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To Thomas Jefferson from James Monroe, 16 June 1786

From James Monroe

N. York June 16. 1786.

Dear Sir

Since my last but little hath been done in Congress. We have had generally no more than 7. States present. The only time that 9. were their time was employd upon the subject of the Connecticut cession, which ultimately was accepted; whereby she cedes all the land lying westward of a line to be drawn westward of the Pena. line parallel with the same. Our State voted against it but were in sentiment for it. It is hop’d it will terminate the variance respecting the Wyoming settlement by enabling Connecticut to give the claimants other land in lieu and thereby establish the government of Pena. in the benefit of the decree of Trenton. Other reasons there are which apply to the geographic position of the land and the influence that consideration may have on the councils of Connecticut. We voted against it under the sentiment upon which our State hath always acted of her right to the northwest line from the northern extremity of her charter limits, which we suppos’d should be regarded, even after the right w[as] given to the U.S. by the delegation.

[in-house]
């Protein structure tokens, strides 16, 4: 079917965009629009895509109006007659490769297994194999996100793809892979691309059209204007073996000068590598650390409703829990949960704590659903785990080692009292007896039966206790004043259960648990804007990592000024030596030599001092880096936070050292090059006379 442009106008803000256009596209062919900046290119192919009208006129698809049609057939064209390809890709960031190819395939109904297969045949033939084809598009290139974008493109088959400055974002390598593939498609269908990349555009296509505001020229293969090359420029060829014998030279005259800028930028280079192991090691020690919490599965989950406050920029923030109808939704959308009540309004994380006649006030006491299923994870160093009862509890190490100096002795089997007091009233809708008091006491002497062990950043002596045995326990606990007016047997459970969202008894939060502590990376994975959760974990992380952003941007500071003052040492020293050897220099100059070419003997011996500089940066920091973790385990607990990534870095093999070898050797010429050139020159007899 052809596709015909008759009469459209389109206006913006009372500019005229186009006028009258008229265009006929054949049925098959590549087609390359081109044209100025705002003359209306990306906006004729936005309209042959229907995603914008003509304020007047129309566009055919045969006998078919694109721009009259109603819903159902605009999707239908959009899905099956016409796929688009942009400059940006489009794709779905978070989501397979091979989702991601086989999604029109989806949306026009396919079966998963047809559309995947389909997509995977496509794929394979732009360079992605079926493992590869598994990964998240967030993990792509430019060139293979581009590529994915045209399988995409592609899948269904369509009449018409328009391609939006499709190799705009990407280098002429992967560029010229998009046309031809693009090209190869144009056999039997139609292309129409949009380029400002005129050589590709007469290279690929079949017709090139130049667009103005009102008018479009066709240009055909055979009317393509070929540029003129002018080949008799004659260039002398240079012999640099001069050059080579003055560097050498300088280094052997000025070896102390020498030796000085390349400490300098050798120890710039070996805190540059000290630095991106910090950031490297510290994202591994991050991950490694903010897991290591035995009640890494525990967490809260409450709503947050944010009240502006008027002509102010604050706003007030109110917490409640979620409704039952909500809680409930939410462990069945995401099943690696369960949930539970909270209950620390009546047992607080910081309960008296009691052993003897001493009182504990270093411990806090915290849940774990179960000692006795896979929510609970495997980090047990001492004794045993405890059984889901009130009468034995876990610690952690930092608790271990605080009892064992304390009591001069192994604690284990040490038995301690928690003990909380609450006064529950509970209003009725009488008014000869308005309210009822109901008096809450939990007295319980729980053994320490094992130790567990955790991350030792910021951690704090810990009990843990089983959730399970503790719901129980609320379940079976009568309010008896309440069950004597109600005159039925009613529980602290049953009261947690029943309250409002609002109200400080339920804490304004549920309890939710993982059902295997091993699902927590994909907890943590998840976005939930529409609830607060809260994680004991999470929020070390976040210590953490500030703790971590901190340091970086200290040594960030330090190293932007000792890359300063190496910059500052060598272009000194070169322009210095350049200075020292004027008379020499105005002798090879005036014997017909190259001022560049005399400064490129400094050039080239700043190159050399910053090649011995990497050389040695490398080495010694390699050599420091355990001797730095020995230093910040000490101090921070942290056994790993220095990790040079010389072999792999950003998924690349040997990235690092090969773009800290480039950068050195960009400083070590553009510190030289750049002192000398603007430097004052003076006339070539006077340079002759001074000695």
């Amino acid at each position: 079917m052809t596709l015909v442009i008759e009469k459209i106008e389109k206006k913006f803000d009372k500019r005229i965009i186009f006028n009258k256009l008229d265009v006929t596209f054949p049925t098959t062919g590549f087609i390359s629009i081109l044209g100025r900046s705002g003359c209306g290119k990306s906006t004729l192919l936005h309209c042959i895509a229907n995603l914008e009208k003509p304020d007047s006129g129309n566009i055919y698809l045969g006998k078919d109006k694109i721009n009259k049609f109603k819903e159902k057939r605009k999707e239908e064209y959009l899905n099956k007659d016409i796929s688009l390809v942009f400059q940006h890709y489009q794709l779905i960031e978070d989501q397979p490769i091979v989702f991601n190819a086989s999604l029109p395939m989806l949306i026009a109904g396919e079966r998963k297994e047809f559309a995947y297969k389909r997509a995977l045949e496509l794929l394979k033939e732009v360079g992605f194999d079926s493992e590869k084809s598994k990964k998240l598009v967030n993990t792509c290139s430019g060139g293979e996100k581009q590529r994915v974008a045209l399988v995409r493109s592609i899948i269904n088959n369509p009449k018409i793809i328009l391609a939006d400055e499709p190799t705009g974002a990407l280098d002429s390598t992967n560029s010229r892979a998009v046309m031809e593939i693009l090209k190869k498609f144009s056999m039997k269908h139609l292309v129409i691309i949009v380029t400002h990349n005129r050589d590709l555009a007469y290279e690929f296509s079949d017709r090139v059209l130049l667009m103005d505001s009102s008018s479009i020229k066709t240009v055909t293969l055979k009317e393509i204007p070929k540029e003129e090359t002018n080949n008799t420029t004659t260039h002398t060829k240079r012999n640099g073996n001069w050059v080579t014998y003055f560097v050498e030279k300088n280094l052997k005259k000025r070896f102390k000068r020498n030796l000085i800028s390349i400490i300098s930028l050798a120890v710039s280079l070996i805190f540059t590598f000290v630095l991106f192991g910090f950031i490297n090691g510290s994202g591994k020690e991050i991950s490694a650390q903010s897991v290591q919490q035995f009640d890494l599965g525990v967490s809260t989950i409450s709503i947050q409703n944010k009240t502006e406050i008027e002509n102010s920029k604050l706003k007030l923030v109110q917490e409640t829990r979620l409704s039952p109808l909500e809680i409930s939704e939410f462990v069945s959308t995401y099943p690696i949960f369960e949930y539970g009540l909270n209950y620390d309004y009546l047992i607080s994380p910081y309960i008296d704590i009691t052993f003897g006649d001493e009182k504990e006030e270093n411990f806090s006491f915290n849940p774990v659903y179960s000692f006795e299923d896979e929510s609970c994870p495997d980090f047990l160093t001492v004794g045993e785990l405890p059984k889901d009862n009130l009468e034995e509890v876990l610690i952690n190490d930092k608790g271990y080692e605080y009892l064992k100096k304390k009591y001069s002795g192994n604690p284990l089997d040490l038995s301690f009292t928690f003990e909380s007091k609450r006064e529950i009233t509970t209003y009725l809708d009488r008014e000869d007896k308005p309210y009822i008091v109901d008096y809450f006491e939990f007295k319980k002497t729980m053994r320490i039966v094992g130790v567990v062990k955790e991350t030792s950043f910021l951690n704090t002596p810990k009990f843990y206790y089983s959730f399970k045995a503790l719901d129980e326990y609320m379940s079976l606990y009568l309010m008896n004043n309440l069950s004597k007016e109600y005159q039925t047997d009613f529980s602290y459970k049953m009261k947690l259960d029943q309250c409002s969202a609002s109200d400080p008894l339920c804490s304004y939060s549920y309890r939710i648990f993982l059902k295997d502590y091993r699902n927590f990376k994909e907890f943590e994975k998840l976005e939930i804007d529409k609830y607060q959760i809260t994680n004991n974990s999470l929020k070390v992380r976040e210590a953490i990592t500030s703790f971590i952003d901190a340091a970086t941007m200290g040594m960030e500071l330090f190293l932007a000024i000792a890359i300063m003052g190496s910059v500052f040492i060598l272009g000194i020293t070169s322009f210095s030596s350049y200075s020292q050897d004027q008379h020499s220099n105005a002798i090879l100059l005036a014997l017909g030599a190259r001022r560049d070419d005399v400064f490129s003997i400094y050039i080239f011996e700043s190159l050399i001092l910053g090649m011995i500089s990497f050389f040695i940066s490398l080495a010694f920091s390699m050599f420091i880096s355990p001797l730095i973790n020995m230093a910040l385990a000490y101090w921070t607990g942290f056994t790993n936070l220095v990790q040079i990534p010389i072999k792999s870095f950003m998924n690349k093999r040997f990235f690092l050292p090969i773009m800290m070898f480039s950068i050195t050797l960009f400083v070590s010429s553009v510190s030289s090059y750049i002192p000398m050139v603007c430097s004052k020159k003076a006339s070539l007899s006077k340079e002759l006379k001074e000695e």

What shall finally be done with Spain1 respecting the Mississippi becomes an interesting question, and one pres[sed] on us for a decision. Gardoqui has been long labouring it’s occlusion with Jay. For some time I have been perfectly satisfied the latter required no arguments to bring him into the same sentiment; the proposition is that it be shut for thirty years, in consideration for which Spain will admit us into her ports, upon a footing with her own subjects, we reciprocating. This you may recollect was rejected at Annapolis upon its own merits only. It is however magnified here as a great advantage and equivalent to the consideration required. We are also threatened with the project of a treaty between Spain (in case this fails) and Britain. Yet I cannot comprehend upon what principle it can take effect. Jay stated difficulties in the management of this business with the minister and proposd, without bringing any of these circumstances to view that a committee be appointed with power to controul all circumstances respecting the treaty with a view of evading his instructions and concluding the treaty before they were known. But as they were known to some who had mark[ed] the progress of the business each proposition was discuss’d on its own particular merits in the first instance. A committee was appointed to report. Jay attended it. Of this I was a member. To us he could make no communication we did not already know, so that the plan fail’d in not carrying a committee in the first instance for the purpose. This was a fortnight past and as yet we have made no report. I have given circumstantially the state of this business as it has appear’d to me, not on evidence absolutely presum[ptiv]e only. I intended to have wrote you more fully but am just advis’d the packet will sail immediately. With my sincerest wishes for your health and happiness I am dear Sir yr. friend & servant,